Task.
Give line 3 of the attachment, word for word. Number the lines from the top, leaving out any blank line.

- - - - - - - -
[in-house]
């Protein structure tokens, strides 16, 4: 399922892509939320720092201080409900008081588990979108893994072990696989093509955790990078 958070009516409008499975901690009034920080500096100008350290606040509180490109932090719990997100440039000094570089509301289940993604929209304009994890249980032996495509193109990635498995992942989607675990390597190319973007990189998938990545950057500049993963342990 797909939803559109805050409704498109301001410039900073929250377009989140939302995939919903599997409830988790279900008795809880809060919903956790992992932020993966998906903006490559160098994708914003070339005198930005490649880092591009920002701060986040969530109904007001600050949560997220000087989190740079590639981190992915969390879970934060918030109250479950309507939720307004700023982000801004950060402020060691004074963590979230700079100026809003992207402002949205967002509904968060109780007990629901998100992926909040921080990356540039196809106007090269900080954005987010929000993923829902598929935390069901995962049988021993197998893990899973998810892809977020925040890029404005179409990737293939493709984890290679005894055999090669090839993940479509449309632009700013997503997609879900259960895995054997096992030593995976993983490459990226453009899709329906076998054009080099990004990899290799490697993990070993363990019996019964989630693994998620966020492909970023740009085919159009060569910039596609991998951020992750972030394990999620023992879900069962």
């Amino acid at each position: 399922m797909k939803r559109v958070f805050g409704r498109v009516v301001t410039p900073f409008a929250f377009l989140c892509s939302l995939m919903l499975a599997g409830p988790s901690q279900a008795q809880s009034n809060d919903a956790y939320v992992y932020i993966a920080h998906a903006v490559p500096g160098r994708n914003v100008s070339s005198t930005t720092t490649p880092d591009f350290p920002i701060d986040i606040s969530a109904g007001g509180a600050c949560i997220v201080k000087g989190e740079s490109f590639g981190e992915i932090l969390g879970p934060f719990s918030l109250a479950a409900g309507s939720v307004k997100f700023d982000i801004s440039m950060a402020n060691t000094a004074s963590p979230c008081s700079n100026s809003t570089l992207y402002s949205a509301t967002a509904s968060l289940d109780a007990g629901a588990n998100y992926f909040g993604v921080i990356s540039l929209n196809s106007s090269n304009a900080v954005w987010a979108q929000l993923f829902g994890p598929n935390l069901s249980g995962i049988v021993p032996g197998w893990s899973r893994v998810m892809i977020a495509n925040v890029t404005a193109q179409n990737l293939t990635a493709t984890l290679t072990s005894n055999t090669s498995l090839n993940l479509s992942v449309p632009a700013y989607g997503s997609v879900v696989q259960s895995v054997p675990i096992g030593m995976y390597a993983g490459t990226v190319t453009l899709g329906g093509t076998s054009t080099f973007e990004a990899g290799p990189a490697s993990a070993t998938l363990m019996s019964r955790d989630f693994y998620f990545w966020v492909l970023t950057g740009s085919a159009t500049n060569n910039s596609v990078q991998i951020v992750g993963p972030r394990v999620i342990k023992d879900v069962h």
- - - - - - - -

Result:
């Amino acid at each position: 399922m797909k939803r559109v958070f805050g409704r498109v009516v301001t410039p900073f409008a929250f377009l989140c892509s939302l995939m919903l499975a599997g409830p988790s901690q279900a008795q809880s009034n809060d919903a956790y939320v992992y932020i993966a920080h998906a903006v490559p500096g160098r994708n914003v100008s070339s005198t930005t720092t490649p880092d591009f350290p920002i701060d986040i606040s969530a109904g007001g509180a600050c949560i997220v201080k000087g989190e740079s490109f590639g981190e992915i932090l969390g879970p934060f719990s918030l109250a479950a409900g309507s939720v307004k997100f700023d982000i801004s440039m950060a402020n060691t000094a004074s963590p979230c008081s700079n100026s809003t570089l992207y402002s949205a509301t967002a509904s968060l289940d109780a007990g629901a588990n998100y992926f909040g993604v921080i990356s540039l929209n196809s106007s090269n304009a900080v954005w987010a979108q929000l993923f829902g994890p598929n935390l069901s249980g995962i049988v021993p032996g197998w893990s899973r893994v998810m892809i977020a495509n925040v890029t404005a193109q179409n990737l293939t990635a493709t984890l290679t072990s005894n055999t090669s498995l090839n993940l479509s992942v449309p632009a700013y989607g997503s997609v879900v696989q259960s895995v054997p675990i096992g030593m995976y390597a993983g490459t990226v190319t453009l899709g329906g093509t076998s054009t080099f973007e990004a990899g290799p990189a490697s993990a070993t998938l363990m019996s019964r955790d989630f693994y998620f990545w966020v492909l970023t950057g740009s085919a159009t500049n060569n910039s596609v990078q991998i951020v992750g993963p972030r394990v999620i342990k023992d879900v069962h």